Ready to upstart?


It is time to replace the aged SysV init system with someting better

At the time when  SysV init (pronounced “System five”) appeared, hardware configurations have been quite static, no hot plug and similar fancy stuff.

SysV init is started after the kernel is loaded. The init process reads /etc/inittab and walks trough the runcontrol script and runlevels. This sequential walk-trough takes most of the time when booting a modern Unix system.

Upstart follows another approach: Starting daemons and services in parallel and event driven.  This will speed up the boot process beyond expectations.

A very nice feature of upstart is: All processes will be started in background, no more blocking of the boot process trough hanging run control scripts!

If a service unexpectedly dies, it will be respawned  automatically up to a configurable limit in times per period.

Upstart is event-driven, a event can be e.g. plugging in new hardware which ends up starting the needed service for it. There are also plans to replace cron and atd with upstart since this are basically time-triggered events. The developers also thinking about replacing the inetd, since a network connection can be considered as a event.


Since most of the software out there do not natively support upstart yet, transition methods are needed for a smooth transition from SysV init to upstart. Traditional SysV run control scrips are fully supported, even distributions slowly switch to the event/job model of upstart. E.g. one of the first distributions switched to upstart was Ubuntu 6.10, and now with Ubuntu 9.10 – three years later – they begin to ship its distribution with the first native upstart scripts.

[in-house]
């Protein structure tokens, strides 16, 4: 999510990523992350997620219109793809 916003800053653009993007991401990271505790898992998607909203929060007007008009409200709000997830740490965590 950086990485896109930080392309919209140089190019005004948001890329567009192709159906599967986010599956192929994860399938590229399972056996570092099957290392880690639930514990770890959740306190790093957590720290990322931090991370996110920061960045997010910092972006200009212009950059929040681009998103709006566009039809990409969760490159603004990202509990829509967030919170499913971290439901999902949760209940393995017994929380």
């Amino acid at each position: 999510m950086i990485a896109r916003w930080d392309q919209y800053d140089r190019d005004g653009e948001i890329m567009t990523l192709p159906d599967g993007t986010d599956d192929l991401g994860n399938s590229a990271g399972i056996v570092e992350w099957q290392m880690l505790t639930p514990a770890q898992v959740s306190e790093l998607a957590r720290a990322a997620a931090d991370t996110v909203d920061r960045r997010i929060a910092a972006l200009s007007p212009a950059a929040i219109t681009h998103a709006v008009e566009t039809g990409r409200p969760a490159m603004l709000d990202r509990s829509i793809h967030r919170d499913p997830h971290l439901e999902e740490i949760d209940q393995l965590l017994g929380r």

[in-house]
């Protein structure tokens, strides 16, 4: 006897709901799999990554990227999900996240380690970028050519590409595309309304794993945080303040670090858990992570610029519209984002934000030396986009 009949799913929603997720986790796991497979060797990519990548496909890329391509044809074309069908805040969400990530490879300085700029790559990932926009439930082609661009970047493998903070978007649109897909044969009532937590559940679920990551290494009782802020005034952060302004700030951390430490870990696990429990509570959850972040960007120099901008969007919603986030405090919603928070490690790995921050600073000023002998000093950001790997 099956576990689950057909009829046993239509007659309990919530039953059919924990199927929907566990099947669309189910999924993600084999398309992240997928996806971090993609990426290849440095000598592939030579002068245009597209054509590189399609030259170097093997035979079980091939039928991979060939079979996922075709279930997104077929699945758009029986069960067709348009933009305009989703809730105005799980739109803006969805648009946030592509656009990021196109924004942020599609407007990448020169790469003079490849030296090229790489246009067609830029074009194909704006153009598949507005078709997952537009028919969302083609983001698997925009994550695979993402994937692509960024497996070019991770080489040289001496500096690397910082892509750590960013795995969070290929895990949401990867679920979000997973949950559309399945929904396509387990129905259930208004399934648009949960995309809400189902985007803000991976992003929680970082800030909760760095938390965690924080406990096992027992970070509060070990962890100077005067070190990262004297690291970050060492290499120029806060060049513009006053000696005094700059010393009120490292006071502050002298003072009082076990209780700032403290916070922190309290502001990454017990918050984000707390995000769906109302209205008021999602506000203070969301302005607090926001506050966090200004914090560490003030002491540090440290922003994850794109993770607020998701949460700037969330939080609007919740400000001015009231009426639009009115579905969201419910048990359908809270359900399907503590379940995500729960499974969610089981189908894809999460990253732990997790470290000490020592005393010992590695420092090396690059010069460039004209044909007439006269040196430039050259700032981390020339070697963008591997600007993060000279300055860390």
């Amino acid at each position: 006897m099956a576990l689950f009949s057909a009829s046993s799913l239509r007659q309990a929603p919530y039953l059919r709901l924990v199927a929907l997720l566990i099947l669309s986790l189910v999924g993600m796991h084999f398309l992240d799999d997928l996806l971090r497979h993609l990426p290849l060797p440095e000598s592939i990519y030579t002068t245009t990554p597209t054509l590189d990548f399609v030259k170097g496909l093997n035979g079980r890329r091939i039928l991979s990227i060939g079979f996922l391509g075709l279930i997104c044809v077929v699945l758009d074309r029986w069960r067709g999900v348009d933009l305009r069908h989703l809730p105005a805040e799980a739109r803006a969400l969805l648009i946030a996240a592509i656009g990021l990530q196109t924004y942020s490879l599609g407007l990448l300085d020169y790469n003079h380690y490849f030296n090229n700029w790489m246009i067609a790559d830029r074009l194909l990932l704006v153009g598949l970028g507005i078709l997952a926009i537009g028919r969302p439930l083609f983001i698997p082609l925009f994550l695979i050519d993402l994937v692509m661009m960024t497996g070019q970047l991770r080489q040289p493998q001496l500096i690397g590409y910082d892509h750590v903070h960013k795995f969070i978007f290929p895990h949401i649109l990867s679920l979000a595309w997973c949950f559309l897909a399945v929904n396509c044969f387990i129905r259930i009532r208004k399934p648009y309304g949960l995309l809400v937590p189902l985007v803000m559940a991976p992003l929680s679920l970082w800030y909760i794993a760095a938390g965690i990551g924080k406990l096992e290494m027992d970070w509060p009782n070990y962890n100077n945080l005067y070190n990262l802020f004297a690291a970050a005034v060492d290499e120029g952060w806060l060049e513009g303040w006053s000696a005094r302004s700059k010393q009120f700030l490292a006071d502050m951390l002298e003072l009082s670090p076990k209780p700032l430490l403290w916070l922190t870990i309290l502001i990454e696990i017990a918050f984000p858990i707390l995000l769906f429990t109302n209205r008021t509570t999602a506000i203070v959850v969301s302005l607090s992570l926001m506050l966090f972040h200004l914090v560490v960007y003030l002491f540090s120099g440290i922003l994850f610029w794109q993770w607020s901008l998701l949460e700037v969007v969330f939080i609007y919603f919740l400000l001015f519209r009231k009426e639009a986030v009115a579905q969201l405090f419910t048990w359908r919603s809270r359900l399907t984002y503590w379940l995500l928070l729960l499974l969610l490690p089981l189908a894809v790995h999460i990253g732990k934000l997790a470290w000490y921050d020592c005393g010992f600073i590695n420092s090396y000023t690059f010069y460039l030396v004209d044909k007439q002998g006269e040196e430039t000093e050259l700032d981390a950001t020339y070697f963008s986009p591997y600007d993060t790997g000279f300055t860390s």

Splitting Unix systems apart

Years ago there only have been two init systems: SysV init and BSD init, a sysadmin was comfortable to use them on whatever system. Now there are SysV init, Upstart from Ubuntu, lauchd from Apple, SMF (System Management Facility) from Sun Microsystems and possibly others. All of this SysV init replacements are working differently,  different commands, different architecture… This makes the job of a sysadmin not easier when managing a heterogeneous system landscape.

Linux distributions stay together

The good news: On the Linux side it looks like Upstart will be the future standard for system initialization, no balkanization of the Linux Landscape so far.

Linux Distribution with upstart

The following distributions are already shipping upstart:

  • Ubuntu
  • Debian
  • Fedora
  • Others?

Since Fedora 11 and 12 will be the upstream for the upcomming RHEL6 distribution it is most likely that RHEL6 comes with upstart. At openSUSE there are some discussions (see for details). Maybe there is a chance for openSUSE 11.3 and later on SLES12.

Further readings:

Upstart web site:
Wikipedia article:

Have fun!

How are jornaling options affect performance of the ext3 filesystem

The need for speed
Everyone looks for the optimum of speed in its servers. Todays servers have plenty of spare CPU power and RAM is dirty cheap. Todays common bottleneck is storage.

One way to solve the bottleneck is trowing money on it, the other smarter way is choosing the best matching file system and it options for the purpose of the server.

On Linux systems a bunch of file systems is available and ready to use. There are some high performance file systems such as SGI’s XFS or reiserfs. Both are known to be quite performant but having the drawback of being unreliable in case of a hard crash or a power loss.

As file systems are the key point for reliability, XFS and reiserfs are out of question. So whats left? ext3.

Ext3 is not known for its high performance, it is rather slow compared to xfs, especially if you handle with of lot of files such as on a web server.